LEE: Well, it's a question of whether or not in my mind is that something that the audience wants? I think there is some value to anger and some value to attending to the anger of the audience that you're trying to speak to. And that you can see that on the Republican side that they've actually tapped into the discontent, the morass, the anger on the side of many people in the Republican primary and that it will probably serve Bernie Sanders to identify that there are some issues and concerns that are worthy of us being frustrated and angry about while simultaneously trying to identify that there are policy solutions and choices that we have to deal with them.

BLACKWELL: Hey, Ed, you mentioned the Republican debates. Just as a refresher, let's take a look, and we'll talk about their debates on the other side.

(BEGIN VIDEO CLIP)

SEN. MARCO RUBIO (R-FL), PRESIDENTIAL CANDIDATE: We are not going to turn over the conservative movement or the Party of Lincoln or Reagan, for example, to someone whose positions are not conservative. Someone who thinks the nuclear triad is a rock band from the 1980s.

DONALD TRUMP (R), PRESIDENTIAL CANDIDATE: This little guy has lied so much about my record.

RUBIO: Here we go.

TRUMP: The real con artist is Senator Marco Rubio. The people of Florida can't stand him. He couldn't get elected do dogcatcher.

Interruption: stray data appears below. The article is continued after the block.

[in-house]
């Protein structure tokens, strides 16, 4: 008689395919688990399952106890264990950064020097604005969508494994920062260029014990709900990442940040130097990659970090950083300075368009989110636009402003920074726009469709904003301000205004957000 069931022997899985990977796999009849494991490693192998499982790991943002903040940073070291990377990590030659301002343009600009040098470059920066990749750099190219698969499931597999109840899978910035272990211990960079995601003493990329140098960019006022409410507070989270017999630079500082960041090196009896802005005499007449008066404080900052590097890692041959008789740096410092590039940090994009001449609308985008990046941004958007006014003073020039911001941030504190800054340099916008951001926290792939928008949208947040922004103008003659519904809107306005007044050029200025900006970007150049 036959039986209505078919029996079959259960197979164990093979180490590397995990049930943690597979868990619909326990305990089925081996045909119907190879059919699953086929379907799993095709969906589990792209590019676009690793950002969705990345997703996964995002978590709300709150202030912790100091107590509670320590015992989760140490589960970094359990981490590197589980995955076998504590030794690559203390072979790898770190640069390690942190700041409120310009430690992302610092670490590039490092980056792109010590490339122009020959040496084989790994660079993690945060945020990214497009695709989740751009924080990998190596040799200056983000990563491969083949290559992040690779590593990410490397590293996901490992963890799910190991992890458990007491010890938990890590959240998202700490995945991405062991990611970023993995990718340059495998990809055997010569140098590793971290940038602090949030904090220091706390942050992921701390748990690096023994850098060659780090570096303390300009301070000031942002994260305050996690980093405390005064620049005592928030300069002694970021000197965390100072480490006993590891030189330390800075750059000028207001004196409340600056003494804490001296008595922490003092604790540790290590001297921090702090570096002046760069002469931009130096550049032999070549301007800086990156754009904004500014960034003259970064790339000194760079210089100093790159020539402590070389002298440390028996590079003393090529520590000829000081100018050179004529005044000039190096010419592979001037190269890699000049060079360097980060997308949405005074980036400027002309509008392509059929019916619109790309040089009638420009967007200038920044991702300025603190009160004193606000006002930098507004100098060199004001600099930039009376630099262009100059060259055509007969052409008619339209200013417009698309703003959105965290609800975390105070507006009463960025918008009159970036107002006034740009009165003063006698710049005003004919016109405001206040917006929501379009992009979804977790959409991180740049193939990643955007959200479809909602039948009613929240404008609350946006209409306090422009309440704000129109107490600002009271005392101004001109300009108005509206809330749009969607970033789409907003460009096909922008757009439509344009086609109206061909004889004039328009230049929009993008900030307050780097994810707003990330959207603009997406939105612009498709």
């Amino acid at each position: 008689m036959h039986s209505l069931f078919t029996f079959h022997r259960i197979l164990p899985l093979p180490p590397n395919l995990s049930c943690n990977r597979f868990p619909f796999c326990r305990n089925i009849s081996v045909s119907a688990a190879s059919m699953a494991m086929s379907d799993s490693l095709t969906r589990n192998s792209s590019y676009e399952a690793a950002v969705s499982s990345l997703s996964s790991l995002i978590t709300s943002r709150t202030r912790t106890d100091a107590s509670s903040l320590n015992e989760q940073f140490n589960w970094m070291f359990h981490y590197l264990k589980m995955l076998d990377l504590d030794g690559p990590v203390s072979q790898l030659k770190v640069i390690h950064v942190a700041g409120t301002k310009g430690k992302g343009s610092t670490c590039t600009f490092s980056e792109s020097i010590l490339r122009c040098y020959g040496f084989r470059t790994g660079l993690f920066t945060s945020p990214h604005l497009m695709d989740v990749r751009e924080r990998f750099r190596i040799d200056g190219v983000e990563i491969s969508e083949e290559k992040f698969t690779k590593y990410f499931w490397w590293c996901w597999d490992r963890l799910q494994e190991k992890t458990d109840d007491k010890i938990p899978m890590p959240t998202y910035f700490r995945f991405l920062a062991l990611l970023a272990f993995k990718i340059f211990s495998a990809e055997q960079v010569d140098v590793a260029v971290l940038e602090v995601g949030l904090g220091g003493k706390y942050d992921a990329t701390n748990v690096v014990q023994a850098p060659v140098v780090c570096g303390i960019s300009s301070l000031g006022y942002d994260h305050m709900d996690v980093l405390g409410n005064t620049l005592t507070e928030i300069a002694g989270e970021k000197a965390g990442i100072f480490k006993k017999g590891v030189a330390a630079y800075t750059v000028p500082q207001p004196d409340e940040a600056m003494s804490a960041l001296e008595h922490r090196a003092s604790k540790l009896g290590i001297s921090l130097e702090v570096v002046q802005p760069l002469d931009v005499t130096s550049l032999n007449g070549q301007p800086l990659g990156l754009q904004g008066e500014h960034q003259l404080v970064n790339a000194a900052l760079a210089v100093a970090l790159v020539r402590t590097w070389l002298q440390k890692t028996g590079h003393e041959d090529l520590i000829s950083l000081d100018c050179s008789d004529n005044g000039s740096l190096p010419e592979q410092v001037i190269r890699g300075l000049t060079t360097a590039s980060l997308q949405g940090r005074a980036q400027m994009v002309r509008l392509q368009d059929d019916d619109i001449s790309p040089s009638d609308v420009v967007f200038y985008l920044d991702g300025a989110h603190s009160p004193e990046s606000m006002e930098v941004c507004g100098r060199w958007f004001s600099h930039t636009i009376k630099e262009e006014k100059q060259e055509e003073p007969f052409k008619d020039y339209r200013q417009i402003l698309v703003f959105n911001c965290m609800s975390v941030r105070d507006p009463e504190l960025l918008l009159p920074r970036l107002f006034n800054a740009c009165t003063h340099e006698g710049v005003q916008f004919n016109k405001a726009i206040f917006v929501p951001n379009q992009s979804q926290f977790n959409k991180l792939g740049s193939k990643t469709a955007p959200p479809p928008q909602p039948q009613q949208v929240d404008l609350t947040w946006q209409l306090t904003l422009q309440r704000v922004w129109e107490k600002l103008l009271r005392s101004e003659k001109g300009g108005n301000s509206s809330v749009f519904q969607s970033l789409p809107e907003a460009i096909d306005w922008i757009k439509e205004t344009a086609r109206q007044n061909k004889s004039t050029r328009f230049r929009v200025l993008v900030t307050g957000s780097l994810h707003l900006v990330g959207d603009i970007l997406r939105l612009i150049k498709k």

SEN. TED CRUZ (R-TX), PRESIDENTIAL CANDIDATE: You know, Donald has a tenuous relationship with the truth.

TRUMP: You're the liar. You're the lying guy up here. You're the one. You're the one.

CRUZ: Release the tapes.

TRUMP: You're the one.

(END VIDEO CLIP)

BLACKWELL: So, Ed, how do you explain what we're seeing on the Republican side? We hear the boos in the crowd and of course, those are from supporters of certain candidates, but Donald Trump has been the front-runner in this race from nearly the moment he entered it.

LEE: Yes. Part of the issue is that it gets back once again to what are the advisers expecting the audience wants to hear? It is very clear to me that what the candidates are being coached to do is to be attentive to the politics and not the policies that are at hand and strive to be extremely sensitive to the emotional needs of the audience and not necessarily the logic of the arguments that they need.

And so, we have politics and emotive, the affect of the presentation being elevated to being extremely important over the logic of it. And I think that Donald Trump's campaign has done a fantastic job of analyzing that that's what the audience desires, at least at this particular point in time in their run for the presidency.

BLACKWELL: Yes, certainly on the Republican side, we've seen the audience take a larger and larger role as we get to, I guess, now the 11th debate on Thursday night. Ed Lee, we've learned a lot. Thank you so much.

LEE: Thank you for having me.

BLACKWELL: Certainly. And the past couple of days, our CNN crew in Flint, Michigan, worked to set the debate stage. Look at this. Time lapse here for you.

Hillary Clinton and Bernie Sanders will take -- will face off on stage tonight at 8:00 p.m. in the CNN Democratic debate live from Flint, Michigan. Anderson Cooper moderates tonight's debate. It starts at 8:00 p.m. Eastern only on CNN.

BROWN: Thanks so much for starting your morning with us.

BLACKWELL: "INSIDE POLITICS WITH JOHN KING" starts right now.